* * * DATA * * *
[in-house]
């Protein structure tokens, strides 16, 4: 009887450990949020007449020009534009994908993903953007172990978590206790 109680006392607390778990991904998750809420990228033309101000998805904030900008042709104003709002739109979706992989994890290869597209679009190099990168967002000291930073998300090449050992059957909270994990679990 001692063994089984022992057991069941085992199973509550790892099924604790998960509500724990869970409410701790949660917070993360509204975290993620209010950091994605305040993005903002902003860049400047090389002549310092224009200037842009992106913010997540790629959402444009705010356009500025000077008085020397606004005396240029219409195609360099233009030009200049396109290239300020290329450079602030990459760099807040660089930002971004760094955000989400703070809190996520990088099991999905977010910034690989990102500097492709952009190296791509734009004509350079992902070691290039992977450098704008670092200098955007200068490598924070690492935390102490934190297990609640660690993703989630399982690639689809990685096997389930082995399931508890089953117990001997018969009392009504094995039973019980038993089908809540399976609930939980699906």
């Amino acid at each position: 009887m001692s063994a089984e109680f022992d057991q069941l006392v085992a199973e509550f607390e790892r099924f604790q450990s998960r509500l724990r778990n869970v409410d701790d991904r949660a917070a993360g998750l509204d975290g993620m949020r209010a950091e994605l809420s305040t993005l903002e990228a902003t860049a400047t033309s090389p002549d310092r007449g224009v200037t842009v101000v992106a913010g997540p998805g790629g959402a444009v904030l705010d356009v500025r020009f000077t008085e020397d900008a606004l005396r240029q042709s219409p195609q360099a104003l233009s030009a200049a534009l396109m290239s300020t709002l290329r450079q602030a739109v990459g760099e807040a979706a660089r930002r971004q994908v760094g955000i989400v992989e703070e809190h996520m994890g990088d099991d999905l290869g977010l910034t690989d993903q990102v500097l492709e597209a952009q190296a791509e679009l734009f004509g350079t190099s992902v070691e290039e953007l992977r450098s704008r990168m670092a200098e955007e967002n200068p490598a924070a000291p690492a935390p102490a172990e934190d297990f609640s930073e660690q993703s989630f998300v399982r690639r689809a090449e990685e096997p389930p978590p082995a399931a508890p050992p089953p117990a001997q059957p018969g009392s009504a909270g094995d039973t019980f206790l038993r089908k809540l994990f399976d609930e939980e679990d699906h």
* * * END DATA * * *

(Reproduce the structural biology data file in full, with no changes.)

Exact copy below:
[in-house]
């Protein structure tokens, strides 16, 4: 009887450990949020007449020009534009994908993903953007172990978590206790 109680006392607390778990991904998750809420990228033309101000998805904030900008042709104003709002739109979706992989994890290869597209679009190099990168967002000291930073998300090449050992059957909270994990679990 001692063994089984022992057991069941085992199973509550790892099924604790998960509500724990869970409410701790949660917070993360509204975290993620209010950091994605305040993005903002902003860049400047090389002549310092224009200037842009992106913010997540790629959402444009705010356009500025000077008085020397606004005396240029219409195609360099233009030009200049396109290239300020290329450079602030990459760099807040660089930002971004760094955000989400703070809190996520990088099991999905977010910034690989990102500097492709952009190296791509734009004509350079992902070691290039992977450098704008670092200098955007200068490598924070690492935390102490934190297990609640660690993703989630399982690639689809990685096997389930082995399931508890089953117990001997018969009392009504094995039973019980038993089908809540399976609930939980699906």
């Amino acid at each position: 009887m001692s063994a089984e109680f022992d057991q069941l006392v085992a199973e509550f607390e790892r099924f604790q450990s998960r509500l724990r778990n869970v409410d701790d991904r949660a917070a993360g998750l509204d975290g993620m949020r209010a950091e994605l809420s305040t993005l903002e990228a902003t860049a400047t033309s090389p002549d310092r007449g224009v200037t842009v101000v992106a913010g997540p998805g790629g959402a444009v904030l705010d356009v500025r020009f000077t008085e020397d900008a606004l005396r240029q042709s219409p195609q360099a104003l233009s030009a200049a534009l396109m290239s300020t709002l290329r450079q602030a739109v990459g760099e807040a979706a660089r930002r971004q994908v760094g955000i989400v992989e703070e809190h996520m994890g990088d099991d999905l290869g977010l910034t690989d993903q990102v500097l492709e597209a952009q190296a791509e679009l734009f004509g350079t190099s992902v070691e290039e953007l992977r450098s704008r990168m670092a200098e955007e967002n200068p490598a924070a000291p690492a935390p102490a172990e934190d297990f609640s930073e660690q993703s989630f998300v399982r690639r689809a090449e990685e096997p389930p978590p082995a399931a508890p050992p089953p117990a001997q059957p018969g009392s009504a909270g094995d039973t019980f206790l038993r089908k809540l994990f399976d609930e939980e679990d699906h």